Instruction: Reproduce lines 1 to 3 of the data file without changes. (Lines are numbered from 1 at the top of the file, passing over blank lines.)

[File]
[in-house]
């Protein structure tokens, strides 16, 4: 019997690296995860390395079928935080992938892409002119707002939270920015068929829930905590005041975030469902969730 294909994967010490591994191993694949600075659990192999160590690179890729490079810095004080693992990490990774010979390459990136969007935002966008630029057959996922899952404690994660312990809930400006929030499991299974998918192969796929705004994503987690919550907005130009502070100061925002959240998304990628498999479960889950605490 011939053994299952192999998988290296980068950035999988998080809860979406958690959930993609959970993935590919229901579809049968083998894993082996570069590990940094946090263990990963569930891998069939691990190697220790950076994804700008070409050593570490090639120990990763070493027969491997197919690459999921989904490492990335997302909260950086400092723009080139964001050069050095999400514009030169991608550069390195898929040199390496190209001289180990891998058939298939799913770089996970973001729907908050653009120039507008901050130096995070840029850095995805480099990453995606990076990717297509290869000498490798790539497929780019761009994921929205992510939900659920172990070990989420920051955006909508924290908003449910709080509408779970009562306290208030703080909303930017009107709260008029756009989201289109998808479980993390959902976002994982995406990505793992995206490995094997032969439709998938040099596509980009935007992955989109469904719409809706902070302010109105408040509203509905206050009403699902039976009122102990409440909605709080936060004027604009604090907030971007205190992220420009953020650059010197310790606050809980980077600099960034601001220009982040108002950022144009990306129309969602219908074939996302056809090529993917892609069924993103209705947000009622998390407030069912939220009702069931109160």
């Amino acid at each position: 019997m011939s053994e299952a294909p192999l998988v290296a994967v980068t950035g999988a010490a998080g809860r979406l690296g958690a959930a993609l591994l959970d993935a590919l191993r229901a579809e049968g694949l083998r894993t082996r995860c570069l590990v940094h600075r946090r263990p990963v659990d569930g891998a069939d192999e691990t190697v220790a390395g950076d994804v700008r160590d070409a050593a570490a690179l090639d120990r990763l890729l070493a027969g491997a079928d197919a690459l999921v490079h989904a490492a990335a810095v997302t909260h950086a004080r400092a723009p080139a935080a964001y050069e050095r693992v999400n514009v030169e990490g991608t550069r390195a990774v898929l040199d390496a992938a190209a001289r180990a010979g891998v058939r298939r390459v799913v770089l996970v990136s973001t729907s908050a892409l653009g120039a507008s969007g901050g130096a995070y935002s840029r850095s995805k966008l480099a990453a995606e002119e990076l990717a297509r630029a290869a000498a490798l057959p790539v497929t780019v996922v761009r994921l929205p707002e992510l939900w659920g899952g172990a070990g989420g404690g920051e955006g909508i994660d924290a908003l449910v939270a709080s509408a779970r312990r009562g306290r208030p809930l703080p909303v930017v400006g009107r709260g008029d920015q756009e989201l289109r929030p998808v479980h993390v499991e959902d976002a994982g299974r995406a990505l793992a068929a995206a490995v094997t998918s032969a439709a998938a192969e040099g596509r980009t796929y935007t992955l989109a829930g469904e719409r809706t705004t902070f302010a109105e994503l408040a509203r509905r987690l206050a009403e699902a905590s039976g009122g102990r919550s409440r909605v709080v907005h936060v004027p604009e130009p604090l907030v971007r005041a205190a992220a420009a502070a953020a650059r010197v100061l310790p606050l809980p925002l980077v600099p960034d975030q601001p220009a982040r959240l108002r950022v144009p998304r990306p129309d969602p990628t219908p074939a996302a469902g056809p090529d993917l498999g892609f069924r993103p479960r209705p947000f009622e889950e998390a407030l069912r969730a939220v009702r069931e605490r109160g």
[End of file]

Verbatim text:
[in-house]
């Protein structure tokens, strides 16, 4: 019997690296995860390395079928935080992938892409002119707002939270920015068929829930905590005041975030469902969730 294909994967010490591994191993694949600075659990192999160590690179890729490079810095004080693992990490990774010979390459990136969007935002966008630029057959996922899952404690994660312990809930400006929030499991299974998918192969796929705004994503987690919550907005130009502070100061925002959240998304990628498999479960889950605490 011939053994299952192999998988290296980068950035999988998080809860979406958690959930993609959970993935590919229901579809049968083998894993082996570069590990940094946090263990990963569930891998069939691990190697220790950076994804700008070409050593570490090639120990990763070493027969491997197919690459999921989904490492990335997302909260950086400092723009080139964001050069050095999400514009030169991608550069390195898929040199390496190209001289180990891998058939298939799913770089996970973001729907908050653009120039507008901050130096995070840029850095995805480099990453995606990076990717297509290869000498490798790539497929780019761009994921929205992510939900659920172990070990989420920051955006909508924290908003449910709080509408779970009562306290208030703080909303930017009107709260008029756009989201289109998808479980993390959902976002994982995406990505793992995206490995094997032969439709998938040099596509980009935007992955989109469904719409809706902070302010109105408040509203509905206050009403699902039976009122102990409440909605709080936060004027604009604090907030971007205190992220420009953020650059010197310790606050809980980077600099960034601001220009982040108002950022144009990306129309969602219908074939996302056809090529993917892609069924993103209705947000009622998390407030069912939220009702069931109160």
């Amino acid at each position: 019997m011939s053994e299952a294909p192999l998988v290296a994967v980068t950035g999988a010490a998080g809860r979406l690296g958690a959930a993609l591994l959970d993935a590919l191993r229901a579809e049968g694949l083998r894993t082996r995860c570069l590990v940094h600075r946090r263990p990963v659990d569930g891998a069939d192999e691990t190697v220790a390395g950076d994804v700008r160590d070409a050593a570490a690179l090639d120990r990763l890729l070493a027969g491997a079928d197919a690459l999921v490079h989904a490492a990335a810095v997302t909260h950086a004080r400092a723009p080139a935080a964001y050069e050095r693992v999400n514009v030169e990490g991608t550069r390195a990774v898929l040199d390496a992938a190209a001289r180990a010979g891998v058939r298939r390459v799913v770089l996970v990136s973001t729907s908050a892409l653009g120039a507008s969007g901050g130096a995070y935002s840029r850095s995805k966008l480099a990453a995606e002119e990076l990717a297509r630029a290869a000498a490798l057959p790539v497929t780019v996922v761009r994921l929205p707002e992510l939900w659920g899952g172990a070990g989420g404690g920051e955006g909508i994660d924290a908003l449910v939270a709080s509408a779970r312990r009562g306290r208030p809930l703080p909303v930017v400006g009107r709260g008029d920015q756009e989201l289109r929030p998808v479980h993390v499991e959902d976002a994982g299974r995406a990505l793992a068929a995206a490995v094997t998918s032969a439709a998938a192969e040099g596509r980009t796929y935007t992955l989109a829930g469904e719409r809706t705004t902070f302010a109105e994503l408040a509203r509905r987690l206050a009403e699902a905590s039976g009122g102990r919550s409440r909605v709080v907005h936060v004027p604009e130009p604090l907030v971007r005041a205190a992220a420009a502070a953020a650059r010197v100061l310790p606050l809980p925002l980077v600099p960034d975030q601001p220009a982040r959240l108002r950022v144009p998304r990306p129309d969602p990628t219908p074939a996302a469902g056809p090529d993917l498999g892609f069924r993103p479960r209705p947000f009622e889950e998390a407030l069912r969730a939220v009702r069931e605490r109160g």